Observing nature, horse riding, fishing and other information.

Codes of conduct have been prepared for a range of specific activities in the great outdoors, by many different organisations. Please see the links below for further information on the codes of conduct drawn up on a range of activities. If you are aware of any other codes of conduct that you think we should feature on this website, please do let us know by emailing us at info@outdoorconservation.eu
 
Keeping an eye out for Sea Eagles
Keeping an eye out for Sea Eagles

Horse Riding

  • Always check that access is allowed for horse riding. Follow local guidance and signage.
  • Respect farmers and land managers work by not disrupting operations or livestock, and by leaving gates as you find them. Take care not to disturb farm animals -and wildlife- by riding slowly past them
  • Respect the interests of other users and make sure that they are aware of your presence.
  • Keep to suitable tracks to help minimise damage to vegetation and soil. Avoid churning up paths and surfaces. Avoid wet, boggy or soft ground and take an alternative route if horse use is causing damage or erosion. Kick your horses dung off paths wherever possible.
  • If you are riding off tracks, especially during the winter, take care to avoid churning up the surface
  • If you transport your horse by trailer or horsebox, do not clean them out or dispose of the horse’s dung in car parks, lay-byes or on to paths. Park carefully and ensure that you do not block gateways or car parks. Make sure your horse is securely tied up when not being ridden.
Angling
  • Be aware of fishing regulations and adhere to them.
  • Respect other anglers and waterways users
  • Protect the environment - The health of the fish you are trying to catch depends upon the health of our environment. Dispose of rubbish, unwanted fishing gear and bait scraps in appropriate refuse receptacles or take it home when you leave. Only leave footprints wherever you go. Be aware of other plants and animals you may encounter when fishing.
  • Carefully return undersized, protected or unwanted catch back to the water - learn and practice the best methods of releasing live fish.
  • Fish species and other organisms must not be relocated into other water bodies - they may become invasive and disrupt the natural balance of biodiversity in that water body.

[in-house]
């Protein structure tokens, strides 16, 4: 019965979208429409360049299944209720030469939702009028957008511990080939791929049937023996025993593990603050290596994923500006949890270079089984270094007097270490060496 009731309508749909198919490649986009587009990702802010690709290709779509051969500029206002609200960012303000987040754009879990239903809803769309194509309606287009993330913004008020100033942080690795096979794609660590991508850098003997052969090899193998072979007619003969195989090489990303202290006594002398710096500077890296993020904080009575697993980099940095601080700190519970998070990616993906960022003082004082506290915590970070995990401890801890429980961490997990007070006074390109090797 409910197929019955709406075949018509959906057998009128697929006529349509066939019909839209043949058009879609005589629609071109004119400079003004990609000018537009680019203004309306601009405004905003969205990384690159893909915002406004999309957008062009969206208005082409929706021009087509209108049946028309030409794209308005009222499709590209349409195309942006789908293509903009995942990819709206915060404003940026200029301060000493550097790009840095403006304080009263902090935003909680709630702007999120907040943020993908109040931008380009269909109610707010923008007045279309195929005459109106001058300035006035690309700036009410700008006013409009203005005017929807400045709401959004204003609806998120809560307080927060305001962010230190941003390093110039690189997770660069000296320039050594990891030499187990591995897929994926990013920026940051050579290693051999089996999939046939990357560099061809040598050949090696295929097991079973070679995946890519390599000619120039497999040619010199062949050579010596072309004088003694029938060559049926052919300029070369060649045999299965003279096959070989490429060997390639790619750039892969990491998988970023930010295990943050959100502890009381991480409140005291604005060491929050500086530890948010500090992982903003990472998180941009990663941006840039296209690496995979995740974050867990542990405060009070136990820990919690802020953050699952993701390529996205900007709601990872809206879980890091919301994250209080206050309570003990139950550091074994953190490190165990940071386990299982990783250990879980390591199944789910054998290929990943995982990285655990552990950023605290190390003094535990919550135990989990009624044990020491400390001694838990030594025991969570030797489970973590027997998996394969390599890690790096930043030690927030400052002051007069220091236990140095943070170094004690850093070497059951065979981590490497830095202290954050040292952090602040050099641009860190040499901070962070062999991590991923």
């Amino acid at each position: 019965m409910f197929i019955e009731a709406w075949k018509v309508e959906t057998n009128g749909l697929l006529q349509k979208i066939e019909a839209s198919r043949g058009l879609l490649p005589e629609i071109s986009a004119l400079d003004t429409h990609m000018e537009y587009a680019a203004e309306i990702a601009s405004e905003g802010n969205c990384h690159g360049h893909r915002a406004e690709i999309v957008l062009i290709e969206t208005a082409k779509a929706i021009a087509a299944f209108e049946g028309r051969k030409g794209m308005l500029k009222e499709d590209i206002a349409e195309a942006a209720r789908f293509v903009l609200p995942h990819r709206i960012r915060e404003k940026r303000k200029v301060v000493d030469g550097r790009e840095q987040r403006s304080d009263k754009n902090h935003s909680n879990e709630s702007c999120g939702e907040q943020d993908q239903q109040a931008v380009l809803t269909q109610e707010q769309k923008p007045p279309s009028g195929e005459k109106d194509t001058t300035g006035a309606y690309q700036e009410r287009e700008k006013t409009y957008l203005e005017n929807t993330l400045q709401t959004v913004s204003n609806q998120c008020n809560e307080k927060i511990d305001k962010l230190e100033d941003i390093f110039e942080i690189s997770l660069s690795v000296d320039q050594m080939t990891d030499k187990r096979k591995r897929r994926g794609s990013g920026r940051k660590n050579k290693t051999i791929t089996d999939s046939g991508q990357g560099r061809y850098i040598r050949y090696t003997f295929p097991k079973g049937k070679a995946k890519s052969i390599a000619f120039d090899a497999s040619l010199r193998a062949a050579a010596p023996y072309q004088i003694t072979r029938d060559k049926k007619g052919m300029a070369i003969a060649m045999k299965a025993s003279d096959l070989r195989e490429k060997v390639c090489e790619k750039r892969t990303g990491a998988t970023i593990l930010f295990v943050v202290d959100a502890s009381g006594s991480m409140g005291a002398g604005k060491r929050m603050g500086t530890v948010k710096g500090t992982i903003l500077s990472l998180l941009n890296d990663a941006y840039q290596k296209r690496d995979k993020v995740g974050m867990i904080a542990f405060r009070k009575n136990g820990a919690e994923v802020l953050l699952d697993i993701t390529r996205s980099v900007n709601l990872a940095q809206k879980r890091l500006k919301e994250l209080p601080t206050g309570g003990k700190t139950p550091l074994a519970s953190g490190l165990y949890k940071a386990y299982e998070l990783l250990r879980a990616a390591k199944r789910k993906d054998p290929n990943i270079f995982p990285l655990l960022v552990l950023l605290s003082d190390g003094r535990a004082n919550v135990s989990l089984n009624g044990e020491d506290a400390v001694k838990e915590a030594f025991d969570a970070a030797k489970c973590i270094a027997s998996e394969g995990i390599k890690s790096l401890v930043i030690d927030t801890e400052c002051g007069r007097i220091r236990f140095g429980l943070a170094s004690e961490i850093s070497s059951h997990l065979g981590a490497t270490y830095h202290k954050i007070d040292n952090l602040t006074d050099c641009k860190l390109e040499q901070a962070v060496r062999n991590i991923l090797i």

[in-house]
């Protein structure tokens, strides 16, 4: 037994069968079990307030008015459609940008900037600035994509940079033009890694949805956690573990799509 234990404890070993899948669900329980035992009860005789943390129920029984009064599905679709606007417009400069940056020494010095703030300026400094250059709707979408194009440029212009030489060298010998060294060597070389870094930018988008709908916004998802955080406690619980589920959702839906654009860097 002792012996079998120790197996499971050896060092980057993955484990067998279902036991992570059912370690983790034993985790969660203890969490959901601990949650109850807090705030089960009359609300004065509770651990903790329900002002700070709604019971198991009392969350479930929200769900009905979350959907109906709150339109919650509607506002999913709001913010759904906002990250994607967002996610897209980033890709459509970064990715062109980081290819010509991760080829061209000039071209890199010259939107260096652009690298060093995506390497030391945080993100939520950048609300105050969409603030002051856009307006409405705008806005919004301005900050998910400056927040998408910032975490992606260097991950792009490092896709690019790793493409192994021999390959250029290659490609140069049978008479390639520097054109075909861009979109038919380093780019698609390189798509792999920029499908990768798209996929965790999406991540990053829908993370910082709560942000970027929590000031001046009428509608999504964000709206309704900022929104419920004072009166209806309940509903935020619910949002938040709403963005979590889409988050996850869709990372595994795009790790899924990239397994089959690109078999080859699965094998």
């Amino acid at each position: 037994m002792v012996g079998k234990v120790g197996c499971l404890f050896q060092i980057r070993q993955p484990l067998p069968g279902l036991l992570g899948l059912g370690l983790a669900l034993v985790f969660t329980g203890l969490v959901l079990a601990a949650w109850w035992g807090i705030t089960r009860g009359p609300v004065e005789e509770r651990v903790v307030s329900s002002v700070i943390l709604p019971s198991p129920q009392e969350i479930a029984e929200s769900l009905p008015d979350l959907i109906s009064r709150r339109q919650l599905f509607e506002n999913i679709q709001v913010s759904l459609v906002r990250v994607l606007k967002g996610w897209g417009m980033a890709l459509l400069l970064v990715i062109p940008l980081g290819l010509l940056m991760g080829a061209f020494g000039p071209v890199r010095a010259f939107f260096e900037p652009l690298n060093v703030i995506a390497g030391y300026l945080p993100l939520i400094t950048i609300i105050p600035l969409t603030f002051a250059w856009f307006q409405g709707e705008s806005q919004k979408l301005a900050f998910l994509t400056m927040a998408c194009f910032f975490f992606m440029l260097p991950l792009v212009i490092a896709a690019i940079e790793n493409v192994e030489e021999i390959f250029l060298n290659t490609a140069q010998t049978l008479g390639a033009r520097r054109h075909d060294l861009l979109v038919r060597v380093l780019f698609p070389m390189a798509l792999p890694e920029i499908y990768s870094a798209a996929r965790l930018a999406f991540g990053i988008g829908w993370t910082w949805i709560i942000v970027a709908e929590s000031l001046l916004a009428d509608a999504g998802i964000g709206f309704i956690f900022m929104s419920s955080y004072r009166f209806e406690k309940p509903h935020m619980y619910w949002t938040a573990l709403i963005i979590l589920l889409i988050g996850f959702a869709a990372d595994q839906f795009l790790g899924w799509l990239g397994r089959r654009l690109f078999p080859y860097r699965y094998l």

• Attend your fishing gear, treat fish humanely and value your catch - Treat fish humanely and avoid waste by attending your gear to ensure that fish are retrieved as soon as possible and despatching fish humanely immediately after capture.

 
A stag in autumn
A stag in autumn

Hill walking and the Stalking Code
If you are planning to walk in the Scottish hills between July and October, you will need to find out where deer stalking is taking place and take steps to ensure that you are not going to disturb it. For more information, please click HERE.

Fossil collection.
Scottish Natural Heritage have produced a code which provides advice on best practice in the collection, identification, conservation and storage of fossils, For more information visit their website by clicking HERE

Marine wildlife watching code
Scottish Natural Heritage have produced guidance on how to watch marine wildlife responsibly whether they are on the shore or at sea. For more information, please click HERE

Towpath Code of Conduct.
Whether you are planning to walk or cycle along a towpath, Waterscape has produced a code of conduct on how to use towpaths responsibly and how to interact with other towpath users. For more information, please click HERE.  

Bird Watching.
The Royal Society for the Protection of Birds (RSPB) have produced a code of conduct for responsible bird watching which you can find by clicking HERE.  The code also gives details of the law relating to birds in the UK.


 
If you are an individual who loves the great outdoors and would like to support our projects, please click the donate button below. During 2017, all money donated will fund tree planting in Nepal as part of our 2 Million Tree Project.
“The excitement we felt at hearing we had been awarded EOCA funding for the Fix the Fells project has now been matched by our excitement at seeing the completion of the vital path repair works to two of our most stunning Lakeland fells; Scafell Pike and Striding Edge on Helvellyn. Thanks to the money generously given by EOCA these two popular routes are now fighting fit for the future.”

Ruth Kirk, Nurture Lakeland